Regulatory RNA: a novel checkpoint in cardiometabolic disease
Complexity of living organisms increases as a function of evolution. According to the central dogma, proteins represent the primary form of genetic output in living organisms and therefore all biological functions and increases in complexity must have arisen from proteins. Yet, in direct contradiction to this fundamental dogma , the proportion of protein-coding genes actually decreases as a function of organismal complexity. How can this paradigm be reconciled? How else can genetic information be stored and transmitted in higher organisms without involving proteins? Interestingly, the increase in organismal complexity does in fact coincide with a vast expansion of the noncoding genome, suggesting the regulatory RNAs encoded by this portion of the genome have the potential to act as potent regulators in diverse biological processes. Regulatory RNA may therefore represent the missing piece in our understanding of how genetic information is stored and transmitted in higher eukaryotes and how these organisms are able to bypass the upper limits of biological complexity that would otherwise be imposed by a regulatory network operating solely on proteins. Thus, a better understanding of the physiological roles and mechanisms of regulatory RNAs in health and disease is likely to have significant therapeutic implications and will undoubtedly shed new light on what the basic notion of a gene truly represents.
The work presented here will focus on two types of regulatory RNA: m6A-modified RNAs and lncRNAs. In chapter 2, we demonstrate that the m6A RNA modification is essential for proper regulation of hepatic lipid metabolism. In-vivo studies showed that both diet and sex alter the global landscape of m6A. Under control diet feeding, m6A is dynamically enriched at 3’ UTR regions on lipogenic mRNAs but enrichment at these sites decreases dramatically when mice are fed a lipid-rich diet. Furthermore, deletion of the m6A installing enzyme Mettl14 increases hepatic lipogenesis and triglyceride accumulation while also diminishing hepatic sexual dimorphism. Our study outlines a protective role for RNA modifications against the development of fatty liver disease and also fills a gap in our understanding of molecular mechanisms underlying sex-specific differences in hepatic lipid traits.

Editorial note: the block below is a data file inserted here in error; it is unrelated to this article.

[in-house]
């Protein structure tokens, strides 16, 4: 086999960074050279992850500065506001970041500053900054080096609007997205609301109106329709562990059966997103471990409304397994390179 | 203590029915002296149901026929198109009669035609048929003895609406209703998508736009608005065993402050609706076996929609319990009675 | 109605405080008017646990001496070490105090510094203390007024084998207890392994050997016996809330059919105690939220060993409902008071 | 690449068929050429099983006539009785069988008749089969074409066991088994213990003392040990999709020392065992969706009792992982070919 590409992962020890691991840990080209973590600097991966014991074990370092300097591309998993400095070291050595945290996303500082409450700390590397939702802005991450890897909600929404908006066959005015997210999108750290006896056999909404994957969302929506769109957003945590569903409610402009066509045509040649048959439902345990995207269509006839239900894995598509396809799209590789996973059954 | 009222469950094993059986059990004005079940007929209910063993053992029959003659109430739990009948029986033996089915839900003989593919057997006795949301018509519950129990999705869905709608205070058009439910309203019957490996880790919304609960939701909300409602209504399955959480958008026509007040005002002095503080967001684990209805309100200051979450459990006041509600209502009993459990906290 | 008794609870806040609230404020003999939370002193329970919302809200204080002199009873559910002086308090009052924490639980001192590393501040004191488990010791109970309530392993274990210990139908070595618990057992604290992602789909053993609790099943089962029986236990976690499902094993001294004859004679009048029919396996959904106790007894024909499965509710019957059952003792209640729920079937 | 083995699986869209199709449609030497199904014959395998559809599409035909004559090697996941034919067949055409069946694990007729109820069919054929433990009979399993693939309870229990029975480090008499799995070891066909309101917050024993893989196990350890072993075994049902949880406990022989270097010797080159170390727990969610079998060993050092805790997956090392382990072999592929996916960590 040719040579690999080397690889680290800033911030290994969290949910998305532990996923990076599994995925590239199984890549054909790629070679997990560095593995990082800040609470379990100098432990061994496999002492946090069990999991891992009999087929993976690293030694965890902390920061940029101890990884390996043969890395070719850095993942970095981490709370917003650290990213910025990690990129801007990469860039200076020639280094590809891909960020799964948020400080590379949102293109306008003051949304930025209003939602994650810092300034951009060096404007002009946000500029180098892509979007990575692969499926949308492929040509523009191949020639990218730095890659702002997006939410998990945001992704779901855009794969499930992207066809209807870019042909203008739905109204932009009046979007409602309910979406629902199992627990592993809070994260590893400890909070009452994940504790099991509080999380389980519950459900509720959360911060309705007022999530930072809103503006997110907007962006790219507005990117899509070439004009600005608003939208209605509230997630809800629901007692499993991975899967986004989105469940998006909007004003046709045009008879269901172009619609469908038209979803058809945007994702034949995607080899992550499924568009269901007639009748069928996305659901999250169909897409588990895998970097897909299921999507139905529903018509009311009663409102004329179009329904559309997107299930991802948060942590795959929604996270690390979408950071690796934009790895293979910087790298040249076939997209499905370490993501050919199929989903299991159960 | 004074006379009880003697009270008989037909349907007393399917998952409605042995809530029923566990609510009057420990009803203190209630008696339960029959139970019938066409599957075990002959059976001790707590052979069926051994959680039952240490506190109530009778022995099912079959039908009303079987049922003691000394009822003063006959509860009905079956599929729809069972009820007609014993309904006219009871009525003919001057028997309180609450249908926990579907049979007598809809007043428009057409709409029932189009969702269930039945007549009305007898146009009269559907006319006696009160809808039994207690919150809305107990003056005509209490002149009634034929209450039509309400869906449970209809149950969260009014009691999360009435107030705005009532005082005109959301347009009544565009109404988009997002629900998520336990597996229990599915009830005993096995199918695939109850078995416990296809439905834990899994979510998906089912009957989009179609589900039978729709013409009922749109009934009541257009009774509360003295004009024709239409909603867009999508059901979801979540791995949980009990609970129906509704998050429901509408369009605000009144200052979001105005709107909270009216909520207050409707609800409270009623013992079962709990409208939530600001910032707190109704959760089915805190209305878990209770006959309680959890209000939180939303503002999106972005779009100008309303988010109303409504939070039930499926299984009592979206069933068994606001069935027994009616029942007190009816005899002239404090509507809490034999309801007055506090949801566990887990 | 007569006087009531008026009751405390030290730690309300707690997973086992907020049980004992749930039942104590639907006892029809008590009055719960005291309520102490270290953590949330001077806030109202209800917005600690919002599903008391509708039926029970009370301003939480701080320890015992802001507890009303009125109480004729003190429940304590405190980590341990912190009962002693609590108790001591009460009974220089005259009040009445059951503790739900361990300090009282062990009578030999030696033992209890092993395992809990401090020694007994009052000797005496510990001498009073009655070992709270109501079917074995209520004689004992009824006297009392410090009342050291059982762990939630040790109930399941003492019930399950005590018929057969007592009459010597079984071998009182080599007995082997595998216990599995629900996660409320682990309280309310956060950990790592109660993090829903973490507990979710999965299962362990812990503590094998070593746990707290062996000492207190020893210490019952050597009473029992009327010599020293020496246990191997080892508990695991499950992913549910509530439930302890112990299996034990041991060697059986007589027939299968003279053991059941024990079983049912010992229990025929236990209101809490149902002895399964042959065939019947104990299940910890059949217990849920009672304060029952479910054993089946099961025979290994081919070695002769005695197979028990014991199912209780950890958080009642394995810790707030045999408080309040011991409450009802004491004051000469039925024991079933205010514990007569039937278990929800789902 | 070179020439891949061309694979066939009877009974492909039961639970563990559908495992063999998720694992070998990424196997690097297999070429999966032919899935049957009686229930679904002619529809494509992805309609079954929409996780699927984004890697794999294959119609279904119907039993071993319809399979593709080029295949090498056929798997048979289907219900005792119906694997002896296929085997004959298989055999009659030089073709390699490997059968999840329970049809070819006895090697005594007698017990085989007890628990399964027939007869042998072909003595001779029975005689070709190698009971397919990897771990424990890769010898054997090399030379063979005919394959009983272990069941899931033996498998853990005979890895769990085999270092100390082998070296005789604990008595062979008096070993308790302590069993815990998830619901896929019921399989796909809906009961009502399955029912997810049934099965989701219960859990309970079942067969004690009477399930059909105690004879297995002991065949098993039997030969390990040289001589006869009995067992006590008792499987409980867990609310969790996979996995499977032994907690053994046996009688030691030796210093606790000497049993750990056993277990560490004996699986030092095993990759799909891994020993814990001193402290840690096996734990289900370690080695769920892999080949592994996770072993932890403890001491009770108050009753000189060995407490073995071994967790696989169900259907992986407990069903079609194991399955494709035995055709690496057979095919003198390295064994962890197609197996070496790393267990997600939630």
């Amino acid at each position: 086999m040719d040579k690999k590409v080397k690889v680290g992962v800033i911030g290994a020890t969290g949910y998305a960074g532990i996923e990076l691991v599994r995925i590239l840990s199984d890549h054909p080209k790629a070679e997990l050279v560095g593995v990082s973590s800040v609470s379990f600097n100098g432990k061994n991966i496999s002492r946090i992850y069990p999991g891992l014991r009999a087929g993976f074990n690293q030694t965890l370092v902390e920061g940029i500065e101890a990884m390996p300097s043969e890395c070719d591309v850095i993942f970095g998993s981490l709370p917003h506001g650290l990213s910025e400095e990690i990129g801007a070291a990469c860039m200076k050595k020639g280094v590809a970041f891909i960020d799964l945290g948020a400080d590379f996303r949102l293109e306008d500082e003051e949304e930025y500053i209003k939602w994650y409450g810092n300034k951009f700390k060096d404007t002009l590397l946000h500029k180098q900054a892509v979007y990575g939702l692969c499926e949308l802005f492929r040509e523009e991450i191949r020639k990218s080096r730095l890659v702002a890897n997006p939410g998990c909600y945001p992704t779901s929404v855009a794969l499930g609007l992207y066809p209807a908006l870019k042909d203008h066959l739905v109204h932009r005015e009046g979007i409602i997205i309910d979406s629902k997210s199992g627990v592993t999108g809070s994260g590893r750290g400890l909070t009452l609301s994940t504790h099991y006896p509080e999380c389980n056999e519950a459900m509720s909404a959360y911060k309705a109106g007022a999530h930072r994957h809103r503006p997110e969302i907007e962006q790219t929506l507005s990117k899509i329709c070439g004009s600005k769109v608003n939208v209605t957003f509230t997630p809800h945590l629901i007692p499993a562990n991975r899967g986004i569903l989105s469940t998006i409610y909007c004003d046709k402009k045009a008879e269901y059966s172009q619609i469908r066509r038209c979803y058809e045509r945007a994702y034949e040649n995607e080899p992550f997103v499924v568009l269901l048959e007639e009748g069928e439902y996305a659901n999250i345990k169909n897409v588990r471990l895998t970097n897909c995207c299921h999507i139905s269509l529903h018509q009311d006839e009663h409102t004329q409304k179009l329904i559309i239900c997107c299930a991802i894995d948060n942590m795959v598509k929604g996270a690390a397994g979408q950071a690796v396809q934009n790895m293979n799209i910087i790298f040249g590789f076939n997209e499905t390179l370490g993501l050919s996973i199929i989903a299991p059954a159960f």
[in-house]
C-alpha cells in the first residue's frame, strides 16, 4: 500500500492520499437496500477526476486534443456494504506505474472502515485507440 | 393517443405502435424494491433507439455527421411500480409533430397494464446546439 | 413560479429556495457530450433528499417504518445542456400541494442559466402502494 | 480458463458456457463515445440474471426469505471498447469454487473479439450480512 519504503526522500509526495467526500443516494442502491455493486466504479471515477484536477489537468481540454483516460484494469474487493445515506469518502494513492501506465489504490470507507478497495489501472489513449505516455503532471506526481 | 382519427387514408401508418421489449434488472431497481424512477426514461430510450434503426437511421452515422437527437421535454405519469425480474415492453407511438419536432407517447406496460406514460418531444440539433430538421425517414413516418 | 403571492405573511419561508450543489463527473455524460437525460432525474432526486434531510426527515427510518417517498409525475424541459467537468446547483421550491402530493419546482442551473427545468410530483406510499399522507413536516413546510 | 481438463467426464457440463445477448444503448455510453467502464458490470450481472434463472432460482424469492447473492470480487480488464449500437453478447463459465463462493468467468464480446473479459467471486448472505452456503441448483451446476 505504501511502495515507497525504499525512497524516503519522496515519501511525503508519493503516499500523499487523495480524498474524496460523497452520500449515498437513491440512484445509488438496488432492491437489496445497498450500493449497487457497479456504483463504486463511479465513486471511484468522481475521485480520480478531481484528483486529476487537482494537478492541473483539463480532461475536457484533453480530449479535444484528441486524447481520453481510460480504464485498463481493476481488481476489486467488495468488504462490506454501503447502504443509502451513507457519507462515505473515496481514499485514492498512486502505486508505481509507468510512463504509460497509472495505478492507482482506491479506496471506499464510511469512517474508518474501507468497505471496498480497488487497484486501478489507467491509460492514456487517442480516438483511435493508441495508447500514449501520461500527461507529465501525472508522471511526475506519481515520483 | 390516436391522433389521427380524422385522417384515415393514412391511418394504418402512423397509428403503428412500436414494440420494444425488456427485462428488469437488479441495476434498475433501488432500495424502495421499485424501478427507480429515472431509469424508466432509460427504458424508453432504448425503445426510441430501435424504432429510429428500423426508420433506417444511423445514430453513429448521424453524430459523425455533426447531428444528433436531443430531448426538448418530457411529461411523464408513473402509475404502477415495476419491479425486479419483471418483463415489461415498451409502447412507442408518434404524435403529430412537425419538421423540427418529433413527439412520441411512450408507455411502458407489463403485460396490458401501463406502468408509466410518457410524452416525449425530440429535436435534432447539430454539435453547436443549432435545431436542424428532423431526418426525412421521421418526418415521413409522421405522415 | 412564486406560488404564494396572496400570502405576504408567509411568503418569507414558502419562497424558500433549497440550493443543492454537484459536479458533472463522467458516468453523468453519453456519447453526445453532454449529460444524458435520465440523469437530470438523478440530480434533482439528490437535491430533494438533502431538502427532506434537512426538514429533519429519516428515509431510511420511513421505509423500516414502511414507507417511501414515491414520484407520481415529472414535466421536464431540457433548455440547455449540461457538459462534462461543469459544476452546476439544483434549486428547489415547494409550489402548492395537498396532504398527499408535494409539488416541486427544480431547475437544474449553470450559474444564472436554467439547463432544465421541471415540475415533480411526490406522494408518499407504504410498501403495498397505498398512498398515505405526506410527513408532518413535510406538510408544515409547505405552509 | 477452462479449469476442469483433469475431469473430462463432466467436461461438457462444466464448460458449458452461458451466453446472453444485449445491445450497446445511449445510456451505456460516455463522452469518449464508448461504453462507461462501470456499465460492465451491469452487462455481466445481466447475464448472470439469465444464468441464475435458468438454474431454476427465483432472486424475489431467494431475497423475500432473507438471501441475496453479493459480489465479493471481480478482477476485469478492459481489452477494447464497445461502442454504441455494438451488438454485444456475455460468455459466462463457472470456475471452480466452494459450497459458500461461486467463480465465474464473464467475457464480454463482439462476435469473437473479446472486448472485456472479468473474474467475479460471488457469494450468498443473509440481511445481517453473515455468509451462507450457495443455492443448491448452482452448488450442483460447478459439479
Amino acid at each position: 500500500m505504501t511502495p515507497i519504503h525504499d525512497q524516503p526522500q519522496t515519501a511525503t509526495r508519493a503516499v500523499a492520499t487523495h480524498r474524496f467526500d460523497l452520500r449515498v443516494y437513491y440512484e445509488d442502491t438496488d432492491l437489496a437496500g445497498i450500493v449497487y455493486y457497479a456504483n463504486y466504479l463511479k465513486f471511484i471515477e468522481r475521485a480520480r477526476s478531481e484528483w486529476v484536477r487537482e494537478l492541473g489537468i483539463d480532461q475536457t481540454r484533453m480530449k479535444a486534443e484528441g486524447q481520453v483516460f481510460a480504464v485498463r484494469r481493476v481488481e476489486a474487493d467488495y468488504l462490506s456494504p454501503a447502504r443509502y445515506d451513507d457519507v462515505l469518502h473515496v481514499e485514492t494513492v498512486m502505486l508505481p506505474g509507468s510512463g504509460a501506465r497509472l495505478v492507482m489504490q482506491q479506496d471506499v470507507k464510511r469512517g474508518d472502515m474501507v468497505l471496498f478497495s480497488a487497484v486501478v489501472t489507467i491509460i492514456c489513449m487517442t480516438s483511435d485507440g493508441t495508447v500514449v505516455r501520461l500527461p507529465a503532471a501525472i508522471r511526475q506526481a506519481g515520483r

In chapter 3, we report findings from a preclinical investigation of Mexis therapy in atherosclerosis. We previously demonstrated the macrophage-specific lncRNA MeXis enhances Abca1 expression thereby boosting cholesterol efflux capacity of macrophages. To test the therapeutic effects of MeXis overexpression within lesions, we used a novel genetic model that allows spatial control of Mexis expression from the endogenous locus. We show that Mexis overexpression is associated with increased Abca1 mRNA and protein levels, enhanced cholesterol efflux to an ApoA1 acceptor, and reduced foam cell formation in vitro and in vivo. However, when we performed a bone-marrow transplant (BMT) and infused LDLR-/- mice with Cre+ and Cre- marrow, we did not observe major differences in plaque burden between groups. Surprisingly, Mexis overexpression in the atherosclerosis model did however lead to a substantial elevation in systemic inflammatory markers. Our findings have important implications for proposed strategies that aim to enhance lncRNA expression for chronic disease treatment and highlights the importance of carefully interrogating lncRNA effects in multiple contexts.
In chapter 4, we demonstrate the macrophage-specific lncRNA AK165607 encodes a novel micropeptide termed ORF5. We further demonstrate ORF5 interacts with aggregation-prone proteins while they are being transported to the plasma membrane in secretory lysosomes for extracellular release. Loss of ORF5 triggers widespread rupturing of lysosome and results in the intracellular accumulation of toxic protein aggregates. In-vivo experiments revealed loss of ORF5 suppresses macrophage inflammatory response and impairs extracellular secretion of S100A8